I was in a cold, dark place.  In a varnished wood coffin-sized box that was open on top.  The box was at the top of a ramp, in a cave or mine or some other sort of enclosed chute, and it was about to be launched downward.  I had no control – no means of propulsion or steering or stopping.  I started yelling out “Help me!  Help me!  Help me!”  Rick touched my leg and asked what was wrong.  As my eyes opened (no contact lenses, no glasses), I blearily took in the low ceiling and the buffed cherry all around me.  “I don’t know where I am!”

I finally regained sensibility, and realized I was having another one of the similarly-themed dreams that have been haunting me lately.  Me, in a too-small space, and no way to get out of it.

Which is curious.  I occasionally have bouts of mild claustrophobia, but they haven’t done much other than keep me from entering caves or SCUBA diving.  And despite living in tight quarters these last 6 months, I generally haven’t felt deprived of space.

But then again, the v-berth, where I sleep with my head at the peak, might not help.


The v-berth, this morning.  The 1,987,623rd consecutive day I’ve made the bed.

And lately, with all of the foul weather gear we’ve had to wear and allow to dry, the shower hasn’t been very roomy.

005 015

That’s Rick today, on our way to Morehead City, NC, bundled up.  At least the sun finally came out and neither of us was wearing sea boots, like we did yesterday.

And the aft cabin is serving as our “garage.”


Is it any wonder I have a spreadsheet that tracks all of this stuff?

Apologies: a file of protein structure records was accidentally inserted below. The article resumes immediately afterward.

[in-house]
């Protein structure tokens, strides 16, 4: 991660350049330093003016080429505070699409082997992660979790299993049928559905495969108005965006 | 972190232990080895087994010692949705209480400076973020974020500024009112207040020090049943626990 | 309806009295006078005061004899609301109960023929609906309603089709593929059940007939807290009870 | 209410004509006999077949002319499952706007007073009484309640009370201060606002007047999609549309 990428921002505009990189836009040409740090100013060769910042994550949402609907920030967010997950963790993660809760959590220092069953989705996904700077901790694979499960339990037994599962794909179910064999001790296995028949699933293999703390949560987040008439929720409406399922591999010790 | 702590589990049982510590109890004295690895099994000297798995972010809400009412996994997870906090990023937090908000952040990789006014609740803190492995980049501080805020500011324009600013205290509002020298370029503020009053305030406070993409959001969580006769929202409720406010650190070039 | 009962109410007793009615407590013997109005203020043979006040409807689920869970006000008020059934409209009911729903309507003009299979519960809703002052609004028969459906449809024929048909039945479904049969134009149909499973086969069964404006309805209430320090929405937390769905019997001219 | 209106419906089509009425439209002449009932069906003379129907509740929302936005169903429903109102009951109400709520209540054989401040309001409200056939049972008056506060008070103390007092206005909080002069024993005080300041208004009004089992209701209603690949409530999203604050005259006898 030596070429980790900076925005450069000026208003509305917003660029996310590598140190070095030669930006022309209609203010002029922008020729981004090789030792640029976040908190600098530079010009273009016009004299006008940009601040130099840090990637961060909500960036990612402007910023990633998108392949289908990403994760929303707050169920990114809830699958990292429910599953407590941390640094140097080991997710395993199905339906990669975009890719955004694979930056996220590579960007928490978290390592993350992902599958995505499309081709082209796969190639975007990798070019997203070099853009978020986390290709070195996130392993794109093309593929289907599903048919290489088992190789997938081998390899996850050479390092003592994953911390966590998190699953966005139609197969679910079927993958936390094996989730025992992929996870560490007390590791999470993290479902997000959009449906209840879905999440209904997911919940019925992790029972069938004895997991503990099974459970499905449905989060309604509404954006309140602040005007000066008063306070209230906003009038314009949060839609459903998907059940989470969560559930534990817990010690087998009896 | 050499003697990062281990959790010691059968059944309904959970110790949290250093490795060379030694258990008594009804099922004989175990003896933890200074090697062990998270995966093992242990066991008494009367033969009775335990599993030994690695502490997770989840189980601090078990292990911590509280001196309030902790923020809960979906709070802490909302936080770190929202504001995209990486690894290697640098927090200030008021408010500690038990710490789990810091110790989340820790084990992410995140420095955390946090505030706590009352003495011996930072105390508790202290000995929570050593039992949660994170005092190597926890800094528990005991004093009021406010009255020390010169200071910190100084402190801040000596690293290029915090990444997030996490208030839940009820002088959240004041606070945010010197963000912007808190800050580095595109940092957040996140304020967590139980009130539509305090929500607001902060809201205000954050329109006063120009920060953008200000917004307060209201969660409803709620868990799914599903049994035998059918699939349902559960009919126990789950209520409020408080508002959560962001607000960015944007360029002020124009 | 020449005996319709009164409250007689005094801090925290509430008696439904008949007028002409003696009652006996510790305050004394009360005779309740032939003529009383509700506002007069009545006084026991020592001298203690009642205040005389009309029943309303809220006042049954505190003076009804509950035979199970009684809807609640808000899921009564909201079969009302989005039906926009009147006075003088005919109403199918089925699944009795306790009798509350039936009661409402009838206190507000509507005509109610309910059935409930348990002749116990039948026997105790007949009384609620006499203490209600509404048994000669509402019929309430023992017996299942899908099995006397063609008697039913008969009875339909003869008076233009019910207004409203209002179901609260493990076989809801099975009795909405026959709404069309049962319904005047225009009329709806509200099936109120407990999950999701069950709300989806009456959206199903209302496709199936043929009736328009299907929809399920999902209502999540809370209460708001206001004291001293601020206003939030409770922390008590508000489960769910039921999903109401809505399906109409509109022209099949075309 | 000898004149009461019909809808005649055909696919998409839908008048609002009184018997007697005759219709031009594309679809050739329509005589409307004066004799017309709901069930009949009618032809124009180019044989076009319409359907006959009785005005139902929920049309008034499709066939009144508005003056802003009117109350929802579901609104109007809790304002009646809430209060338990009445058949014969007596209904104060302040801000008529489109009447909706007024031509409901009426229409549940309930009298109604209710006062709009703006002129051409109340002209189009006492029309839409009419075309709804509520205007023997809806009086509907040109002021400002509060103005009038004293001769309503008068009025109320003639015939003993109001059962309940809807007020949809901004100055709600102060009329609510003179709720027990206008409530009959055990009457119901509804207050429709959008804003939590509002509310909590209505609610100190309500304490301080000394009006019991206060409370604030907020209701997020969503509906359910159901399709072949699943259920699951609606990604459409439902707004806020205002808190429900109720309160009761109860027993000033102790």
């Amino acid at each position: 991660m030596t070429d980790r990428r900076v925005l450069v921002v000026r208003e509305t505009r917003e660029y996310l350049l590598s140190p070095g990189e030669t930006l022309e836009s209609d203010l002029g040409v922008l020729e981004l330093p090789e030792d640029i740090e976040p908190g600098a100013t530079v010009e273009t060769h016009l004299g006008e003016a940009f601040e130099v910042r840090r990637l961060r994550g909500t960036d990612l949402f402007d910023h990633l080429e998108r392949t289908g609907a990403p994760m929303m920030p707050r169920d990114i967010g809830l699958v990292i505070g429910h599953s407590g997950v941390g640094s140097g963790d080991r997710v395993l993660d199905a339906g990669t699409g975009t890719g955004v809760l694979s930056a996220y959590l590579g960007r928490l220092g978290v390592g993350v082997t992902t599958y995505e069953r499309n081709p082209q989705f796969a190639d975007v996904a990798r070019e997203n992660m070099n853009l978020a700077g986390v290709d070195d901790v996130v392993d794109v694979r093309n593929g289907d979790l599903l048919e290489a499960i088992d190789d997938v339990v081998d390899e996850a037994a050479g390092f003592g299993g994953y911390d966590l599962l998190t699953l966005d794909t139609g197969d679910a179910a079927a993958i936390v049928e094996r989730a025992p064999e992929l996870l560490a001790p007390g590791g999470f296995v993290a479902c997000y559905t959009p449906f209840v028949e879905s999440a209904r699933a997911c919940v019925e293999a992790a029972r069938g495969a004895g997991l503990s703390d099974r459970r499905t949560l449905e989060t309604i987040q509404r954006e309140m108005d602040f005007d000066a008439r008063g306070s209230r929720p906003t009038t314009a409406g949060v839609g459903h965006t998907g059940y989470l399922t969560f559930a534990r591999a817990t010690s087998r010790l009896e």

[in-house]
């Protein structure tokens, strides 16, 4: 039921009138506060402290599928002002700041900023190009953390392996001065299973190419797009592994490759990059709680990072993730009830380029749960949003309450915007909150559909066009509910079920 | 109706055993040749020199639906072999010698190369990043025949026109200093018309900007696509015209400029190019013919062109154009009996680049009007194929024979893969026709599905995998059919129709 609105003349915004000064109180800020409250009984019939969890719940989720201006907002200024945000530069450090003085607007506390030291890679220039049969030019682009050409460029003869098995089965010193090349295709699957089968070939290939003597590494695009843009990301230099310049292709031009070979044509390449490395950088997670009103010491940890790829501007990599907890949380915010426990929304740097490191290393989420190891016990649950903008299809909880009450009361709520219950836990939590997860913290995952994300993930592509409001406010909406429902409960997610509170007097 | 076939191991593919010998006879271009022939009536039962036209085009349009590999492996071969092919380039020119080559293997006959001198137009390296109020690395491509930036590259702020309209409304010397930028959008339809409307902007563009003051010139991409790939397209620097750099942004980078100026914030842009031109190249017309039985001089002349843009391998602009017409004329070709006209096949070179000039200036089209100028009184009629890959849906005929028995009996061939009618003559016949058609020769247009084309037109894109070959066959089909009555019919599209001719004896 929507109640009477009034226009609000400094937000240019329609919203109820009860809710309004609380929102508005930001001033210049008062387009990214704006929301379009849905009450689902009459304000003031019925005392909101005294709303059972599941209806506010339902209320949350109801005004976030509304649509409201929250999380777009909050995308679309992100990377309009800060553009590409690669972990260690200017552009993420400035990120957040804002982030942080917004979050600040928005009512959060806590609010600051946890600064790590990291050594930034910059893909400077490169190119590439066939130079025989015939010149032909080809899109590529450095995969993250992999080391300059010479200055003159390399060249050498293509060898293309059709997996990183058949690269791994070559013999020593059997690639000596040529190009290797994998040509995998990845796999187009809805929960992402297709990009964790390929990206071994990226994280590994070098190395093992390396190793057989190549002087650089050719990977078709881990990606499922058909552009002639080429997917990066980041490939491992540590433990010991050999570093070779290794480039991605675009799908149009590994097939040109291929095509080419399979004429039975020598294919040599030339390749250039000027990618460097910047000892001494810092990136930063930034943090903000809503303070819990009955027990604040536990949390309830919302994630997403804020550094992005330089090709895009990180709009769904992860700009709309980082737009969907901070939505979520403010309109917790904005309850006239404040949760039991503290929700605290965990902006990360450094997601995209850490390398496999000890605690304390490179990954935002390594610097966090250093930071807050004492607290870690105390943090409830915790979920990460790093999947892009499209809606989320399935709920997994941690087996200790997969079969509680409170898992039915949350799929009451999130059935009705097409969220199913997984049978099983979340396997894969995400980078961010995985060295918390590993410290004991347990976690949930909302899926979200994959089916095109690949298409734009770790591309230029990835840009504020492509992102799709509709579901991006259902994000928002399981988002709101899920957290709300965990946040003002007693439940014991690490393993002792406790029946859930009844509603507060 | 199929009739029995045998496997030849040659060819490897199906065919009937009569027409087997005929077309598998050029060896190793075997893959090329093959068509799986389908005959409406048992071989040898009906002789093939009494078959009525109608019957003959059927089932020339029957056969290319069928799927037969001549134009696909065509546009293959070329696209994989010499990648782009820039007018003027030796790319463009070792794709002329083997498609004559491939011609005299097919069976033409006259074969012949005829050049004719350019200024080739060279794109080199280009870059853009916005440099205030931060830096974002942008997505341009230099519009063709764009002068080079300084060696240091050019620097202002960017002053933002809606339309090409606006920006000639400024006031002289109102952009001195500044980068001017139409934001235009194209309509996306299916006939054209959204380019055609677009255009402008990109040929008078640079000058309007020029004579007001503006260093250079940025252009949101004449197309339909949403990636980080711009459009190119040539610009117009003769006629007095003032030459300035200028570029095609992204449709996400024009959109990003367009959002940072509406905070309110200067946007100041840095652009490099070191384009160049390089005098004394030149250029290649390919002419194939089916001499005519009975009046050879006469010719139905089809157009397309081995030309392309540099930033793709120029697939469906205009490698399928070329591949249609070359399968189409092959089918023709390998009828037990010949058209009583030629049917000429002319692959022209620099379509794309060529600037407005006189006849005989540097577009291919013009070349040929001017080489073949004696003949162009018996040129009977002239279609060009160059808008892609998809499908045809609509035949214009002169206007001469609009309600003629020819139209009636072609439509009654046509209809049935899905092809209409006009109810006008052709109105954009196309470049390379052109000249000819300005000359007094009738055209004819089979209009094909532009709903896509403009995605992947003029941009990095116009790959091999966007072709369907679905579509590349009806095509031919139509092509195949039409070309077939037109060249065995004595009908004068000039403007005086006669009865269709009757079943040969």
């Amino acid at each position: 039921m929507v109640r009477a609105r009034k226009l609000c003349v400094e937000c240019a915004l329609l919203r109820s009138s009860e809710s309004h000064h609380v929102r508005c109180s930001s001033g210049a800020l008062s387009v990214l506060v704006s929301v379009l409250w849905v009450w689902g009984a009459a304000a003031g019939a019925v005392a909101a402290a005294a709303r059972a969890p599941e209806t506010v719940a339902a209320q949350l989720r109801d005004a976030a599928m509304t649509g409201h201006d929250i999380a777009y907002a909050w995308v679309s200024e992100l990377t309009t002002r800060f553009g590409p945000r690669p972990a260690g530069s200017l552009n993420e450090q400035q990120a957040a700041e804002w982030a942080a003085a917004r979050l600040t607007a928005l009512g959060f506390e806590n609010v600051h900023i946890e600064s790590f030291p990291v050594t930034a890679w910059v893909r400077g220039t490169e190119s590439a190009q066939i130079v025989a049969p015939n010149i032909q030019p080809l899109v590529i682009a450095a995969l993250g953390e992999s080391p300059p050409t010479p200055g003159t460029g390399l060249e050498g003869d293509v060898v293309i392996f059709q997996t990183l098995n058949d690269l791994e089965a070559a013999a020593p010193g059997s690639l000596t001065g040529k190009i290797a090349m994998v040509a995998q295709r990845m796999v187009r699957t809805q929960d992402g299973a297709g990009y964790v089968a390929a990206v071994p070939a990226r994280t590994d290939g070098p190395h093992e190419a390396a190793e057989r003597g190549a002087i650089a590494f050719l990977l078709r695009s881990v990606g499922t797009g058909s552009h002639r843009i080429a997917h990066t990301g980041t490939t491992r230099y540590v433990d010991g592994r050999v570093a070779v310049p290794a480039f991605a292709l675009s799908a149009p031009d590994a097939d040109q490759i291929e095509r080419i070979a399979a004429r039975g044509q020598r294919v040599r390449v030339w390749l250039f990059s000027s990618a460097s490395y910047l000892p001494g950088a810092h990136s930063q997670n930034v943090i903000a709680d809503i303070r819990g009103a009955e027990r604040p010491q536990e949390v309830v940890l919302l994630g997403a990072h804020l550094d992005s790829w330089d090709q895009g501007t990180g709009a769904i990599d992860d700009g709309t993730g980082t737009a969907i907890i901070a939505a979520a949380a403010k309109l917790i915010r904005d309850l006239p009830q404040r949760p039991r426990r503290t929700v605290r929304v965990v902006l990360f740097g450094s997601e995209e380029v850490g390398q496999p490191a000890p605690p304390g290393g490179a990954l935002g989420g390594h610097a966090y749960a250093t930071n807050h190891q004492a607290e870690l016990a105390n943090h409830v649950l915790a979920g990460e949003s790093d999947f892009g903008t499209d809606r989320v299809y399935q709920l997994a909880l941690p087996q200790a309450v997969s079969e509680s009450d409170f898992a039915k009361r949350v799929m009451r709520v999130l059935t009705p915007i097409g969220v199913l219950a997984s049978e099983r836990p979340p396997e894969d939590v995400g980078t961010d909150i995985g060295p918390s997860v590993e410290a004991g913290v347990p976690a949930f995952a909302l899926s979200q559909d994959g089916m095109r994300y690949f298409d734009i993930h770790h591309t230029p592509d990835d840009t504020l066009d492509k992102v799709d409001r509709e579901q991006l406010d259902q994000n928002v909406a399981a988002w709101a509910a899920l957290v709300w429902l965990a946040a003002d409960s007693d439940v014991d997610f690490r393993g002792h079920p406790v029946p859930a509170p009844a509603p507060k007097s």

And the nav station needs to be tidied up.


Every home has a dumping ground, and ours is the nav station.

But while the galley is snug, I’ve learned how to manage without feeling too crowded.

002 003

But I still always forget to get an ingredient from the locker behind the cooktop.  And don’t remember to get it until after I’ve lit the burner.

Of course, last night we were anchored in an anchored called Mile Hammock Bay.  Anchoring is allowed, but landing on the shore is strictly prohibited.  That’s because it’s right in the middle of Camp Lejeune.  Where they regularly conduct training with live ammunition.  Either they took a break for Easter, or we just couldn’t hear it over the howling wind.

009 - Camp Lejeune Sign 010 013 014

That might inspire a nightmare or two.

*   *   *   *   *

Fettuccine with Fish and Mushrooms

I’m getting to the stage where I’m trying to use up all of the provisions we’ve stocked.   So when planning dinner, I blindly reach into the freezer and choose some random protein around which to create a meal.  Last night, I pulled hog snapper (fish from Green Turtle Cay), and this pasta dish is what I concocted with it.

6 oz. fettuccine, cooked

Olive oil

1 shallot, minced

3 oz. prosciutto, chopped

¼ cup julienned sundried tomatoes

½ cup sugar snap peas

14 ounce can mushrooms (fresh would be preferable, but they don’t last in the fridge)

½ pound fresh firm fish, cut in bite-sized pieces (I used the hog snapper)

1 tbsp oregano

2 tbsp butter

1 tbsp flour

8 ounces skim milk

¼ cup shredded parmesan

Salt and pepper to taste (don’t salt until the very end, since the prosciutto and parmesan are salty)

In a large saucepan, in about 2 tablespoons of olive oil, sauté the shallot and prosciutto until the shallot is translucent.  Add the sundried tomatoes, sugar snap peas and mushrooms and continue sautéing until warmed through.  Add the fish, and cook long enough for the fish to become opaque.  Add the oregano and butter, and cook until the butter melts.  Add the flour and toss to coat the other ingredients.  Add the milk and parmesan and cook until the mixture tightens.  Season with salt and pepper.  Toss with cooked pasta.

Makes 4 servings.








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